Despite the COVID-19 pandemic, solar photovoltaic (PV) capacity reached almost 714 GW in 2020 globally, amounting to an increase of 20% from the previous year, and proving its competitiveness and resilience. Solar PV jobs reached 3.8 million in 2019 worldwide, representing almost a third of all renewable energy jobs. In the urban context, rooftop solar PV is a practical solution to increase access to affordable and reliable electricity for residential, commercial, industrial and public buildings, while also decarbonising the power systems. In many countries, solar PV continues to play a key role to achieve access to 100% electricity in line with the Sustainable Development Goals and broader climate objectives.
“As the cheapest and most easily deployed clean energy technology today, solar can significantly contribute to SDG 7, which aims to ensure energy for all by 2030. Globally, solar energy is continuing to break installation records, and is on track to reach Terawatt scale by 2022,” Walburga Hemetsberger, Chief Executive Officer of SolarPower Europe said. “With 70 per cent of current global power still generated from non-renewable polluting energy, we need much more ambition from policymakers to accelerate the clean energy transition. We look forward to working with IRENA to scale up global solar energy installation, which will help us meet the Paris Agreement targets.”
With this agreement, IRENA and SolarPower Europe will be able to exchange knowledge, data and information in an effort to support and strengthen domestic supply chains and investments in solar energy development. The two organisations will also collaborate to track and analyse latest trends in the private sector, including costs and innovations, as well as the socio-economic benefits of solar energy, to inform the policy decision-making process.
Let’s play the squid game: but we play for our planet this time
Squid game is a current Netflix’s trend series and no one can escape from its influence. The world has Squid...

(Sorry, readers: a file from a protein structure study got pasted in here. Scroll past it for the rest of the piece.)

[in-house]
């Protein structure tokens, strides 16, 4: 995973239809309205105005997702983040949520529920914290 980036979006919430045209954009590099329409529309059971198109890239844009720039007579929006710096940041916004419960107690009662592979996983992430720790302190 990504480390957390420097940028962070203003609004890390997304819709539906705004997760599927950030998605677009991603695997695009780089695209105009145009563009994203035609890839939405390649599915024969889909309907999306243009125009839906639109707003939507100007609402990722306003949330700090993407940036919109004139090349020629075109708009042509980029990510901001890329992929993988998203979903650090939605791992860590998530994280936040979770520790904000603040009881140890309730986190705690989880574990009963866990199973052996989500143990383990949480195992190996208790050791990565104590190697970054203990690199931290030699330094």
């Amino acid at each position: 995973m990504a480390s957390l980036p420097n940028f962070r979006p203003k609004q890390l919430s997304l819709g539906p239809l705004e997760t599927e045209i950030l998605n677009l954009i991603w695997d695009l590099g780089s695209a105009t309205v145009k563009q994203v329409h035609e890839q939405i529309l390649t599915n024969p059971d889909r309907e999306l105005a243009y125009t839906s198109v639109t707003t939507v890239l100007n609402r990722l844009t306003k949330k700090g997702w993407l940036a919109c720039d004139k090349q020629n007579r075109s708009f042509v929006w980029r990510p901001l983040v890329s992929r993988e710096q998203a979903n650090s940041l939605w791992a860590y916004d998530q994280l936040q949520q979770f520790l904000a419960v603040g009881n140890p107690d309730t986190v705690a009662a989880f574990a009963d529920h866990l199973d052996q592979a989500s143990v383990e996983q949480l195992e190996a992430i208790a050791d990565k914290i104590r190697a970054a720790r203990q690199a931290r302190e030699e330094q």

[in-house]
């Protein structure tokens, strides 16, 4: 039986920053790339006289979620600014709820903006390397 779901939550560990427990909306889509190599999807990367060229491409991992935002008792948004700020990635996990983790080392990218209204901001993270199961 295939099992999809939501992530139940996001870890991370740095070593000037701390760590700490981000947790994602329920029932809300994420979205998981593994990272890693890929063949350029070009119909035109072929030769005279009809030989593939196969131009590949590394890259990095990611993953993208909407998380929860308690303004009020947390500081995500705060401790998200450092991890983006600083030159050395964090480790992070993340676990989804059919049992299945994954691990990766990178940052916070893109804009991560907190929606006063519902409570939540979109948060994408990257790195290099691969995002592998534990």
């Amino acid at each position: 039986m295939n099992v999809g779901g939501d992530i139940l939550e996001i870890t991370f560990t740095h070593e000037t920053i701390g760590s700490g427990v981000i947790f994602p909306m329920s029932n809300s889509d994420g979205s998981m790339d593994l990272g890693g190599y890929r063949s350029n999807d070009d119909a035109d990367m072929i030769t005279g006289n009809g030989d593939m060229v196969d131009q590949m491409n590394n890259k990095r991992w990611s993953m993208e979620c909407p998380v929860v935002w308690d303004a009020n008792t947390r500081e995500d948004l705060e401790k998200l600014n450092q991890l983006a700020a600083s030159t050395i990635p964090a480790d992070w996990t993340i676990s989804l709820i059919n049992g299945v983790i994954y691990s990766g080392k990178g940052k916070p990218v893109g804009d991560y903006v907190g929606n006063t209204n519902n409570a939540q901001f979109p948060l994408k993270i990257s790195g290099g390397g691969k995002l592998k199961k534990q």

The Taliban-Afghanistan Dilemmas
The Blitzkrieg winning back of Afghanistan by the Taliban with the concomitant US pullout established Taliban 2.0 in Kabul. But...
Sustainable transport key to green energy shift
With global transport at a crossroads, government leaders, industry experts, and civil society groups are meeting in Beijing, China, for...
Transforming Social Protection Delivery in the Philippines through PhilSys
Social protection helps the poor and vulnerable in a country, especially in times of crises and shocks that may threaten...
COVID-19 deaths at lowest level in nearly a year
Although COVID-19 deaths continue to decline, vaccine inequity persists, the head of the World Health Organization (WHO) said on Wednesday, again calling for greater support...
The right to a clean and healthy environment: 6 things you need to know
On 8 October, loud and unusual applause reverberated around the chamber of the UN Human Rights Council in Geneva. A...
Unhappy Iran Battles for Lost Influence in South Caucasus
Events that might not matter elsewhere in the world matter quite a lot in the South Caucasus. Given a recent...
Defense3 days ago
China Says U.S.-China War Is Imminent
Economy4 days ago
Will Meritocracy Save The Post Pandemic World?
Europe3 days ago
Is Kosovo Threatened by the European Far-Right? A Commentary on Forza Nuova and its Balkan Connections
Defense4 days ago
Japan: The Proactive Power from a Reluctant Power
Defense2 days ago
The U.S. may not involve military confrontation in the South China Sea
Southeast Asia4 days ago
Bringing “the people” back in: Forest Resources Conservation with Dr. Apichart Pattaratuma
Economy3 days ago
The Philippines’ Circular Future
News4 days ago
China and Eurasia Rethinking Cooperation and Contradictions in the Era of Changing World Order